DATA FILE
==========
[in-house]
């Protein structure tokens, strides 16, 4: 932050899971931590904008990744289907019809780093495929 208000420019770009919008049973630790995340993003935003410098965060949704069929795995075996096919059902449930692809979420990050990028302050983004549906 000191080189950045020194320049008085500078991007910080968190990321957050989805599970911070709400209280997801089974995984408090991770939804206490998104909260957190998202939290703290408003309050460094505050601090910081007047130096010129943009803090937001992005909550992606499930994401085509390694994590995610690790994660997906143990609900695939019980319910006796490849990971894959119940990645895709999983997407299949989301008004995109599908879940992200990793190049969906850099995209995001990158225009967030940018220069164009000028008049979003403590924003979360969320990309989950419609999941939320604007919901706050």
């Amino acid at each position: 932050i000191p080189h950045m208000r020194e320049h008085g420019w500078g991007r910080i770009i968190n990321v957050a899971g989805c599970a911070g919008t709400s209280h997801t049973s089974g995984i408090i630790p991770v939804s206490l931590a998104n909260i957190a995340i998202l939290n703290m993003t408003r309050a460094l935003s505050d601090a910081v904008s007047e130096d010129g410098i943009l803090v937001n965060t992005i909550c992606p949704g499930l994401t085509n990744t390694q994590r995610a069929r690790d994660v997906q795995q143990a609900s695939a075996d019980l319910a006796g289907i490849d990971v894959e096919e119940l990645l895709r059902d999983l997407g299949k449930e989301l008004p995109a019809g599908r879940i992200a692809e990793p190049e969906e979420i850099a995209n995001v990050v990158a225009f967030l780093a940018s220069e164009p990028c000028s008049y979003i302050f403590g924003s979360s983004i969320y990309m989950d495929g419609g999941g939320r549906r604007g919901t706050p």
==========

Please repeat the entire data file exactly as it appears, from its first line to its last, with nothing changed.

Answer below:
[in-house]
């Protein structure tokens, strides 16, 4: 932050899971931590904008990744289907019809780093495929 208000420019770009919008049973630790995340993003935003410098965060949704069929795995075996096919059902449930692809979420990050990028302050983004549906 000191080189950045020194320049008085500078991007910080968190990321957050989805599970911070709400209280997801089974995984408090991770939804206490998104909260957190998202939290703290408003309050460094505050601090910081007047130096010129943009803090937001992005909550992606499930994401085509390694994590995610690790994660997906143990609900695939019980319910006796490849990971894959119940990645895709999983997407299949989301008004995109599908879940992200990793190049969906850099995209995001990158225009967030940018220069164009000028008049979003403590924003979360969320990309989950419609999941939320604007919901706050």
């Amino acid at each position: 932050i000191p080189h950045m208000r020194e320049h008085g420019w500078g991007r910080i770009i968190n990321v957050a899971g989805c599970a911070g919008t709400s209280h997801t049973s089974g995984i408090i630790p991770v939804s206490l931590a998104n909260i957190a995340i998202l939290n703290m993003t408003r309050a460094l935003s505050d601090a910081v904008s007047e130096d010129g410098i943009l803090v937001n965060t992005i909550c992606p949704g499930l994401t085509n990744t390694q994590r995610a069929r690790d994660v997906q795995q143990a609900s695939a075996d019980l319910a006796g289907i490849d990971v894959e096919e119940l990645l895709r059902d999983l997407g299949k449930e989301l008004p995109a019809g599908r879940i992200a692809e990793p190049e969906e979420i850099a995209n995001v990050v990158a225009f967030l780093a940018s220069e164009p990028c000028s008049y979003i302050f403590g924003s979360s983004i969320y990309m989950d495929g419609g999941g939320r549906r604007g919901t706050p």